NAIROBI, Feb 15 (Thomson Reuters Foundation) - Democratic
Republic of Congo's worst yellow fever outbreak in decades has
ended two months after Angola declared its epidemic to be over,
following a massive U.N.-backed vaccine campaign, the World
Health Organization (WHO) said.
No new cases have been reported in either country in six
months, just over a year after the outbreak began in December
2015 in a slum in Angola's capital, Luanda, before spreading
into neighbouring DRC.
In all, more than 400 people died, the WHO said.
The epidemic prompted a campaign to vaccinate 30 million
people in the two countries with more than 41,000 volunteers and
56 charities carrying out mass the immunisation programme.
"We are able to declare the end of one of the largest and
most challenging yellow fever outbreak in recent years," the
WHO's Africa director Matshidiso Moeti said in a statement late
The outbreak caused 965 confirmed cases across the two
countries, with thousands more cases suspected, the WHO said.
"This unprecedented response exhausted the global stockpile
of yellow fever vaccines several times," the WHO said.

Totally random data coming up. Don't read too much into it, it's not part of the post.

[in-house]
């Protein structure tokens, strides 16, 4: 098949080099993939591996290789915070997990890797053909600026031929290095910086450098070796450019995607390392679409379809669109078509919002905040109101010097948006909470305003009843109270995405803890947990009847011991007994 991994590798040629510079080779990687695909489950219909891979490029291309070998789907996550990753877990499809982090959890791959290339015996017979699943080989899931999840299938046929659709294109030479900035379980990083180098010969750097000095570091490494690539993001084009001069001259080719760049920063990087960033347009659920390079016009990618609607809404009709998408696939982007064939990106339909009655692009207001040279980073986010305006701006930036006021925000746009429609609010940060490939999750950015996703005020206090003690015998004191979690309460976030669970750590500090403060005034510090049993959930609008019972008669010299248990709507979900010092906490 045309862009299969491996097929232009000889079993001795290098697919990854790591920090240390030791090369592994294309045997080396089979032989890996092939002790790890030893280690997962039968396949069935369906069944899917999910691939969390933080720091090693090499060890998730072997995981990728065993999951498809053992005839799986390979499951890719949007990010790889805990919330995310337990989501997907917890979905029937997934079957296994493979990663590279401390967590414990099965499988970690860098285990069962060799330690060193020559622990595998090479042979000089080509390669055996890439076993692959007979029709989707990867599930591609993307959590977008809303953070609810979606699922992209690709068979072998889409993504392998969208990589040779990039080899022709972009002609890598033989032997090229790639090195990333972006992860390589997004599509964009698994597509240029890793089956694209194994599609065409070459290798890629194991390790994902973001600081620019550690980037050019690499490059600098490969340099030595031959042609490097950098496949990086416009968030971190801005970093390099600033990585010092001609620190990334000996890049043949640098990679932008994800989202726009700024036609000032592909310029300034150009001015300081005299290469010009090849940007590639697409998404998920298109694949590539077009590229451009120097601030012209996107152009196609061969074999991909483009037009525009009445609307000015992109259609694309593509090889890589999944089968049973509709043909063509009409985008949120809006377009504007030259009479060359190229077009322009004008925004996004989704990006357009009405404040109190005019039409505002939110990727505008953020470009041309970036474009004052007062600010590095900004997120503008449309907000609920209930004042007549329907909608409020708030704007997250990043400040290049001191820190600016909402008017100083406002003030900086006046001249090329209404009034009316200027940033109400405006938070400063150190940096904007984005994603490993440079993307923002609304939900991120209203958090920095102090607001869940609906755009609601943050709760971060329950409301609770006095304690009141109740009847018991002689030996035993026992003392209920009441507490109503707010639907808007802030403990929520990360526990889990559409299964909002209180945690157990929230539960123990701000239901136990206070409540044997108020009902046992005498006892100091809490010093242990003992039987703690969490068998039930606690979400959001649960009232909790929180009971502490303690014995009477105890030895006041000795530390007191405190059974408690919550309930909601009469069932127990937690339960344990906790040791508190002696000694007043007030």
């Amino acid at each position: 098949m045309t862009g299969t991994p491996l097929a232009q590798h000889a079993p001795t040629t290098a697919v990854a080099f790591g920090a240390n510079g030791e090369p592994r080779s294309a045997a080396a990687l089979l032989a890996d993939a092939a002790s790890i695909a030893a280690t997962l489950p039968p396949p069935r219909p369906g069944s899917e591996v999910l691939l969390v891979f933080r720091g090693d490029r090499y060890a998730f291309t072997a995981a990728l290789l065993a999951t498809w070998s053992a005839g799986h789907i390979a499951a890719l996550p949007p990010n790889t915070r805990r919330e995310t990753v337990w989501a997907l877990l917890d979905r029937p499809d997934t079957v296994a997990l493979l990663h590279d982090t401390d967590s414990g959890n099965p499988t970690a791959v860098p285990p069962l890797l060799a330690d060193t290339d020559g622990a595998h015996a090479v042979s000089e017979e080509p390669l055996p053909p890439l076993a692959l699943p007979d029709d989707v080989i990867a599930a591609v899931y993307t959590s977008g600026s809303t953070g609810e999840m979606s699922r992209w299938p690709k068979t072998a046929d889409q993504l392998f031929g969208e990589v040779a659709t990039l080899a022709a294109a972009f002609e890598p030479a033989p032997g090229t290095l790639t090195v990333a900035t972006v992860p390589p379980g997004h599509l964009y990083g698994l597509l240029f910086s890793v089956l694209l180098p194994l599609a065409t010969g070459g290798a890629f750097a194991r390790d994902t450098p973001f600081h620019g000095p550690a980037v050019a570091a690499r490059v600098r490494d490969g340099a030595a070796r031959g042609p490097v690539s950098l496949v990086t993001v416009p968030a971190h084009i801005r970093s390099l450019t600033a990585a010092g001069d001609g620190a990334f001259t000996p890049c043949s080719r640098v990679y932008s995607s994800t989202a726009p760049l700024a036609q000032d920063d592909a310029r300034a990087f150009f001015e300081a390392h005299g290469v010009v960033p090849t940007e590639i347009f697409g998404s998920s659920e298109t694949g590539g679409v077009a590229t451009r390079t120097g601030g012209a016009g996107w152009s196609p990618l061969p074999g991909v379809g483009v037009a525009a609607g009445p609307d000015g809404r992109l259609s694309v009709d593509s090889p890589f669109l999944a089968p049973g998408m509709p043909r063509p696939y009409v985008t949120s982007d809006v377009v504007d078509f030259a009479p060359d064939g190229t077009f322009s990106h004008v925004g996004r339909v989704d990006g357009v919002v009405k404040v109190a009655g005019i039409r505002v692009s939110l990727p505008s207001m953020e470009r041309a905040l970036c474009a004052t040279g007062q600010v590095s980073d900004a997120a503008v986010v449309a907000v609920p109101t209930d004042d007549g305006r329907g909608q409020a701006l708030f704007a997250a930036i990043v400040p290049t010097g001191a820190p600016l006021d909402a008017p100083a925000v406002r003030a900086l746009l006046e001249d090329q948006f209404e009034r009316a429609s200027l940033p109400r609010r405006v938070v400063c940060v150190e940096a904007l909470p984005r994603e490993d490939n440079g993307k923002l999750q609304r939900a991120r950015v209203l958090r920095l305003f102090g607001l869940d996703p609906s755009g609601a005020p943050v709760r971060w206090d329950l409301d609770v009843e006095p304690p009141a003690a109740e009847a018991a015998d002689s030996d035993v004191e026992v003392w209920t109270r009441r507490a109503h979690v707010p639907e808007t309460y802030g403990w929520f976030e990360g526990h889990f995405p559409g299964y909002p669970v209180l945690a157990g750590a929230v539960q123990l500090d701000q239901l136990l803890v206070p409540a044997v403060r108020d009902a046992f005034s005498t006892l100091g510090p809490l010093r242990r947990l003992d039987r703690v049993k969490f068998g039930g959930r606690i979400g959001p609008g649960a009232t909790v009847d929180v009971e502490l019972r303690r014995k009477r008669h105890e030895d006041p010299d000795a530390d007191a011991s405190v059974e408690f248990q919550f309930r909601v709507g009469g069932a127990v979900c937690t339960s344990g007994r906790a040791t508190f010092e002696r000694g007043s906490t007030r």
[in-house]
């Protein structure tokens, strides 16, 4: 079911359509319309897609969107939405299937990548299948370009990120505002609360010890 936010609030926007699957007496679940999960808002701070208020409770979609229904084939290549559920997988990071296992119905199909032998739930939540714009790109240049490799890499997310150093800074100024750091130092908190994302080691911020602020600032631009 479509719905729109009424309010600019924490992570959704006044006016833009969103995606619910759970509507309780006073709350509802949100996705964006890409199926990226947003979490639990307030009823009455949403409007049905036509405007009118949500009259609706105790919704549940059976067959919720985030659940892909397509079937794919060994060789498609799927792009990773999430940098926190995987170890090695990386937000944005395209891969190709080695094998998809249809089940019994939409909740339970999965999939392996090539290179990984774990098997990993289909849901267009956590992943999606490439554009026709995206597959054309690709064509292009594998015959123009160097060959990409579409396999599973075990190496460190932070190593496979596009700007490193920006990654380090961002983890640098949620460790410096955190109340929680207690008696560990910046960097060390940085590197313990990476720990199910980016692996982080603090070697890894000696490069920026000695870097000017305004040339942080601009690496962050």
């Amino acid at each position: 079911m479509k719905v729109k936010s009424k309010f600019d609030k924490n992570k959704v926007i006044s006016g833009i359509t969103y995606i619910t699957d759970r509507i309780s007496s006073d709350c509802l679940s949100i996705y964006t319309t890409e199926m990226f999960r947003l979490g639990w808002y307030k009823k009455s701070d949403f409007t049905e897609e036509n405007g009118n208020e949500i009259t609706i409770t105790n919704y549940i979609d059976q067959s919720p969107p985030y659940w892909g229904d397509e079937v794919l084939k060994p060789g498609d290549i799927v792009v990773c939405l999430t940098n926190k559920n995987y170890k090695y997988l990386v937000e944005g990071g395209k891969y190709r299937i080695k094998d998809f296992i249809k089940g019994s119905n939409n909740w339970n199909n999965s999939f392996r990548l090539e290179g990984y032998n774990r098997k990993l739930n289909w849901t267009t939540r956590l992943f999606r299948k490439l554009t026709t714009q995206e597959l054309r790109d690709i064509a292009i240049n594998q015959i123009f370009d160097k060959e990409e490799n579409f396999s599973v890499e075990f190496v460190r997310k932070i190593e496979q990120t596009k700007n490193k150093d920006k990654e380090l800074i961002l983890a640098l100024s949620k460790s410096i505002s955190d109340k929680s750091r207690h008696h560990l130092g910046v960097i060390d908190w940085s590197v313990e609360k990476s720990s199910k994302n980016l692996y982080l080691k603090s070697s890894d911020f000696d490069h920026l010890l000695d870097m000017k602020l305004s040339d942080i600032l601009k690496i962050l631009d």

Drug shortages forced doctors to switch to administering
one-fifth of the normal dose, a tactic that the WHO says gives
at least temporary protection.
The risk of such outbreaks globally has risen in recent
years due to urbanisation and the increasing mobility of the
population. It was particularly acute in 2016 because of the El
Nino weather phenomenon which multiplied mosquito numbers.
"Yellow fever outbreaks like the one in Angola and the DRC
could become more frequent in many parts of the world unless
coordinated measures are taken to protect people most at risk,"
WHO's regional emergency director, Ibrahima Socé Fall, said in
"We need to implement a strong preventive approach to
vaccinate the population at risk across the region."
Yellow fever is transmitted by the same mosquitoes that
spread the Zika and dengue viruses. The "yellow" in the name
refers to the jaundice that affects some patients.
(Reporting by Katy Migiro @katymigiro; Editing by Katie Nguyen.
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